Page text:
James Bessen, TPRI Executive Director’s, new article “How Software Stifles Competition and Innovation” in Communications of the ACM, Volume 66, Issue 10, October 2023 pp 34–36.
James Bessen, Erich Denk, Joowon Kim, Cesare Righi
This paper reports the first recent estimates of trends in the displacement of industry-leading firms. Displacement hazards rose for several decades since 1970 but have declined sharply since 2000. Using a production function-based model to explore the role of investments, acquisitions, and lobbying, we find that investments by dominant firms in intangibles, especially software, are distinctly associated with greater persistence and reduced leapfrogging.
William E. Kovacic, Robert C. Marshall, and Michael J. Meurer
New research arguing for new policies to address serial collusion in various industries, including guidance to antitrust enforcers about how to better understand and combat serial collusion facilitated by patents.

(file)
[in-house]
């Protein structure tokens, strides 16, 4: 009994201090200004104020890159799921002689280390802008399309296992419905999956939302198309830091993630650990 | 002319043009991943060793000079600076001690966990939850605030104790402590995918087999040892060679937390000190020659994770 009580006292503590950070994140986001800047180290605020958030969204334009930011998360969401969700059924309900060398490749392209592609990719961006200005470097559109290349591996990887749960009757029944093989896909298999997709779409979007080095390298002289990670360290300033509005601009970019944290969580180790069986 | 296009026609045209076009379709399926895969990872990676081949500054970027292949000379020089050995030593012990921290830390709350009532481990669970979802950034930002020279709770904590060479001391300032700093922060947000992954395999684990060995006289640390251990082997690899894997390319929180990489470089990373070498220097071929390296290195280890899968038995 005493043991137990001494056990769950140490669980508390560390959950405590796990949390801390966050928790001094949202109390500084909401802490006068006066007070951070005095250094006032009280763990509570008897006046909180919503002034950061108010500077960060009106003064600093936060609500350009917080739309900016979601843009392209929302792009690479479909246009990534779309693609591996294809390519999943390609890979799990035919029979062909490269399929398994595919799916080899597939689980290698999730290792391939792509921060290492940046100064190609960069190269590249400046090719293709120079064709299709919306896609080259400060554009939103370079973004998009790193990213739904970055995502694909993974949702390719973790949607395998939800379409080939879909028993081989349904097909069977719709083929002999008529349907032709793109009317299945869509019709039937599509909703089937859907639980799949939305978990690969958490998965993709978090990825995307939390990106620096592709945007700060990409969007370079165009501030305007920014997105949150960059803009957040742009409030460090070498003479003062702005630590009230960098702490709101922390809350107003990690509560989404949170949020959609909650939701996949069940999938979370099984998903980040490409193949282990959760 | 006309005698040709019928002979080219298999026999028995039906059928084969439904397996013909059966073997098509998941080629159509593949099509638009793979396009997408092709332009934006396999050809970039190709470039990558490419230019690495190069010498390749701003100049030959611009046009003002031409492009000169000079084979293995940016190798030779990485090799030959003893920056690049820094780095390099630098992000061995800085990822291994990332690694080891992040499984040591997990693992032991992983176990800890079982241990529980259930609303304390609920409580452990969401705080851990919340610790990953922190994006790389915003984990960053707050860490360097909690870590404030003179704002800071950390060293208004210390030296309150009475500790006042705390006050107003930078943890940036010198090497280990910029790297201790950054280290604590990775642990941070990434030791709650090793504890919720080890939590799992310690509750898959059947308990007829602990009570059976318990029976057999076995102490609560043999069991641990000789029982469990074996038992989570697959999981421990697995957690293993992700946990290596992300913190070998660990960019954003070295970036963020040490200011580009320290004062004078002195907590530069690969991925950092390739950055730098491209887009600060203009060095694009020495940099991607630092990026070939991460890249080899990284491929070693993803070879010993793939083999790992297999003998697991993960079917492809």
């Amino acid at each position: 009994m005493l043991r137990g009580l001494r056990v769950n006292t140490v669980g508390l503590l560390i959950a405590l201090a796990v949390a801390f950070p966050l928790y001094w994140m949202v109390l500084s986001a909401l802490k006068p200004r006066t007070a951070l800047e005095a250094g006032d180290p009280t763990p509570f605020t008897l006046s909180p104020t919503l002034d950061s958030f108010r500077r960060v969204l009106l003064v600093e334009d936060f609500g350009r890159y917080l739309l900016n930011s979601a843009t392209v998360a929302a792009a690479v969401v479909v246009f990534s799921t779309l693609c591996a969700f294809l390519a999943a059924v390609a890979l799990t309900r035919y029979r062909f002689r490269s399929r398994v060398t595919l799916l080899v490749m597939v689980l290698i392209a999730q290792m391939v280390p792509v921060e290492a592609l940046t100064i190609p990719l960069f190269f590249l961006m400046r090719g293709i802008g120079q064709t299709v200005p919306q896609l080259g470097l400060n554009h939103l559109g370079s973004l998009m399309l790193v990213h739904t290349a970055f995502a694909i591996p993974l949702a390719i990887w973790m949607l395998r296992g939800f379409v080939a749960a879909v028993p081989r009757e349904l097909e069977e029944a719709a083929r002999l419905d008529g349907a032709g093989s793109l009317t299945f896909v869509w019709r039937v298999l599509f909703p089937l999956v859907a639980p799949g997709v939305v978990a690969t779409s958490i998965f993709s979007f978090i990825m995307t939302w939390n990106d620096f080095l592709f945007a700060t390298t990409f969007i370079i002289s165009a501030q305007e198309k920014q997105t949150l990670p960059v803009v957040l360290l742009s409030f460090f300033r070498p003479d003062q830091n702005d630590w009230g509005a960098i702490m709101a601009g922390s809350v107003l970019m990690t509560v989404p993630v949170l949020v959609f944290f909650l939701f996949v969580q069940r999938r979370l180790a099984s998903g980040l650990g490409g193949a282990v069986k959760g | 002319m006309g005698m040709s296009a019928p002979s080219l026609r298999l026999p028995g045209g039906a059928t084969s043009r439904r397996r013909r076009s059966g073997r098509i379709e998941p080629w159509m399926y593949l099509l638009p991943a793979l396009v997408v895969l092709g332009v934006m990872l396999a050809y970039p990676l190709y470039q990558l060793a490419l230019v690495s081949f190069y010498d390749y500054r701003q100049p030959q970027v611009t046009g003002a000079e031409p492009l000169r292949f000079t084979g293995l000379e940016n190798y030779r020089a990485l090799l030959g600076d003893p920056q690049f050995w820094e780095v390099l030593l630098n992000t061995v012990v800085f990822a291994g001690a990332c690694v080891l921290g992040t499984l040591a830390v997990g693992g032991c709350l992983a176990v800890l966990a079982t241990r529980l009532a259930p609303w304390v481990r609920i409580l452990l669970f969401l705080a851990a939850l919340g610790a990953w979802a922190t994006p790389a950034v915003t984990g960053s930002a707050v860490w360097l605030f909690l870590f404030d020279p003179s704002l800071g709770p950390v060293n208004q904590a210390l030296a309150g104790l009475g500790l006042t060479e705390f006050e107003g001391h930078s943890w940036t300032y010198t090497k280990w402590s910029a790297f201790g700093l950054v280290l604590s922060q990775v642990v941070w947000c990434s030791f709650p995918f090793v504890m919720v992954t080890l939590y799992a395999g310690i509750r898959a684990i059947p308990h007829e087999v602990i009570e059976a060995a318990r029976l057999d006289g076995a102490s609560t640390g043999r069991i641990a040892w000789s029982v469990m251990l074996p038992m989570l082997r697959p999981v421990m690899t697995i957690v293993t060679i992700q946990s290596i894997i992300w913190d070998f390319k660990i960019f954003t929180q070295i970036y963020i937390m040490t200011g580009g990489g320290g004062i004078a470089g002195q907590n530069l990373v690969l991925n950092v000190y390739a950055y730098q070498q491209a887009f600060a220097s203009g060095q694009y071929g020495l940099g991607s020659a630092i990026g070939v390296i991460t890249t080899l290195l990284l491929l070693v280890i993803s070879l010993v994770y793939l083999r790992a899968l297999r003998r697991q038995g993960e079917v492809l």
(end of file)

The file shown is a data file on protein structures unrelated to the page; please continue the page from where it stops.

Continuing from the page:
James Bessen and Erich Denk
New research finding that firm size, productivity dispersion, and large firm investments in intangibles can account for much of the decline in the response to productivity since 2000, and that industry concentration is directly related to aggregate productivity growth.
James Bessen writing for The Innovation Frontier Project at the Progressive Policy Institute on policy implications of large-scale IT investment leading to declining competition and increasing inequality.
Kristina McElheran et al.
A new survey module intended to complement and expand research on the causes and consequences of advanced technology adoption by analyzing the 2018 Annual Business Survey.
James Bessen quoted in Quartz about declining industrial dynamism.
James Bessen, Erich Denk, Joowon Kim, and Cesare Righi
New research shows the effects of investments in IT on reducing turnover among dominant firms.
Robert Seamans in Forbes, about a new bill designed to improve competition and data portability between digital platforms.
Timothy Simcoe quoted in BU Today, on keeping tech firms from getting too big.